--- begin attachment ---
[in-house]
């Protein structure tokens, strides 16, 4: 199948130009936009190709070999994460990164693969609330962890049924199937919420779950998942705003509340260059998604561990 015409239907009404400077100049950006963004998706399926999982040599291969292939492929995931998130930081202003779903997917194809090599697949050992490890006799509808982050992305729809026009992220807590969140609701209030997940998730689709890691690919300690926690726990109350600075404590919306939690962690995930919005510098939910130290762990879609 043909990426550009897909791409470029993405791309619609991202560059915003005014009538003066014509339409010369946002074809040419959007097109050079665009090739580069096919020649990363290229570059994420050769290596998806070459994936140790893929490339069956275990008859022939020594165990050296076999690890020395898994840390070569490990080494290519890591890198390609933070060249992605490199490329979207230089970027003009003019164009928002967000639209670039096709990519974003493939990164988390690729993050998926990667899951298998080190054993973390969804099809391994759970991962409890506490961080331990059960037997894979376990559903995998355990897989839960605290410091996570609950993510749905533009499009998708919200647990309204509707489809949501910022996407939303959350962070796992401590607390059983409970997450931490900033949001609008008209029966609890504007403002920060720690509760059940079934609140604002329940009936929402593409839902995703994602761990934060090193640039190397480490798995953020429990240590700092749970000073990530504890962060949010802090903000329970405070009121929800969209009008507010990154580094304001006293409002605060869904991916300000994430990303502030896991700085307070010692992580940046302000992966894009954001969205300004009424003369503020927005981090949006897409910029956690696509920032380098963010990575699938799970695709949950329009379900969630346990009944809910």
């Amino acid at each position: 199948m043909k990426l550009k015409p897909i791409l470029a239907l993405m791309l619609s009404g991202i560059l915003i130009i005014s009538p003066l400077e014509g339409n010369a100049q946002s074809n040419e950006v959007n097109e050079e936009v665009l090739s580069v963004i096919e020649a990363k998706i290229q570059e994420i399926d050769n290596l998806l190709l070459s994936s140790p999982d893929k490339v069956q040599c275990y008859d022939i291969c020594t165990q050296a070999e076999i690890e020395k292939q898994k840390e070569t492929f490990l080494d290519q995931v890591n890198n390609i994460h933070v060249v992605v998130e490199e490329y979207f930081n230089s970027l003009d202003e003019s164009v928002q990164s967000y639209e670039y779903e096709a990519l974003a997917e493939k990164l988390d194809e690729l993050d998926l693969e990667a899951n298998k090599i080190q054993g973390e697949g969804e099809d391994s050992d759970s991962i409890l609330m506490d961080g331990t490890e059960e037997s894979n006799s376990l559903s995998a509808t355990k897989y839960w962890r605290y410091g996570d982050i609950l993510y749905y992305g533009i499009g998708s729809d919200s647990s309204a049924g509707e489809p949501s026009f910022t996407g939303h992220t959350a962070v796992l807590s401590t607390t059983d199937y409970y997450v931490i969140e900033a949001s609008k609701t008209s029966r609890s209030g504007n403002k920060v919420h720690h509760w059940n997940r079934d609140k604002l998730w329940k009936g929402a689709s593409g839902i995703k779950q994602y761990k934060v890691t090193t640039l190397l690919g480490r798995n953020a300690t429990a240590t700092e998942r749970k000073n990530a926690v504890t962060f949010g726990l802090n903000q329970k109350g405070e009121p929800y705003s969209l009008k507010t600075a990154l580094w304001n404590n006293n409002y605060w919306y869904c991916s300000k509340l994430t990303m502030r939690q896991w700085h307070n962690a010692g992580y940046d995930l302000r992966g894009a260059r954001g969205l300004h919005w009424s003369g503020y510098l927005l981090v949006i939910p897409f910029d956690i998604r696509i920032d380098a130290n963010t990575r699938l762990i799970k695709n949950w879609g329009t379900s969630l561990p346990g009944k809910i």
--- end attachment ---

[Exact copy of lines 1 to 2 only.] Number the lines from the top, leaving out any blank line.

[in-house]
């Protein structure tokens, strides 16, 4: 199948130009936009190709070999994460990164693969609330962890049924199937919420779950998942705003509340260059998604561990 015409239907009404400077100049950006963004998706399926999982040599291969292939492929995931998130930081202003779903997917194809090599697949050992490890006799509808982050992305729809026009992220807590969140609701209030997940998730689709890691690919300690926690726990109350600075404590919306939690962690995930919005510098939910130290762990879609 043909990426550009897909791409470029993405791309619609991202560059915003005014009538003066014509339409010369946002074809040419959007097109050079665009090739580069096919020649990363290229570059994420050769290596998806070459994936140790893929490339069956275990008859022939020594165990050296076999690890020395898994840390070569490990080494290519890591890198390609933070060249992605490199490329979207230089970027003009003019164009928002967000639209670039096709990519974003493939990164988390690729993050998926990667899951298998080190054993973390969804099809391994759970991962409890506490961080331990059960037997894979376990559903995998355990897989839960605290410091996570609950993510749905533009499009998708919200647990309204509707489809949501910022996407939303959350962070796992401590607390059983409970997450931490900033949001609008008209029966609890504007403002920060720690509760059940079934609140604002329940009936929402593409839902995703994602761990934060090193640039190397480490798995953020429990240590700092749970000073990530504890962060949010802090903000329970405070009121929800969209009008507010990154580094304001006293409002605060869904991916300000994430990303502030896991700085307070010692992580940046302000992966894009954001969205300004009424003369503020927005981090949006897409910029956690696509920032380098963010990575699938799970695709949950329009379900969630346990009944809910």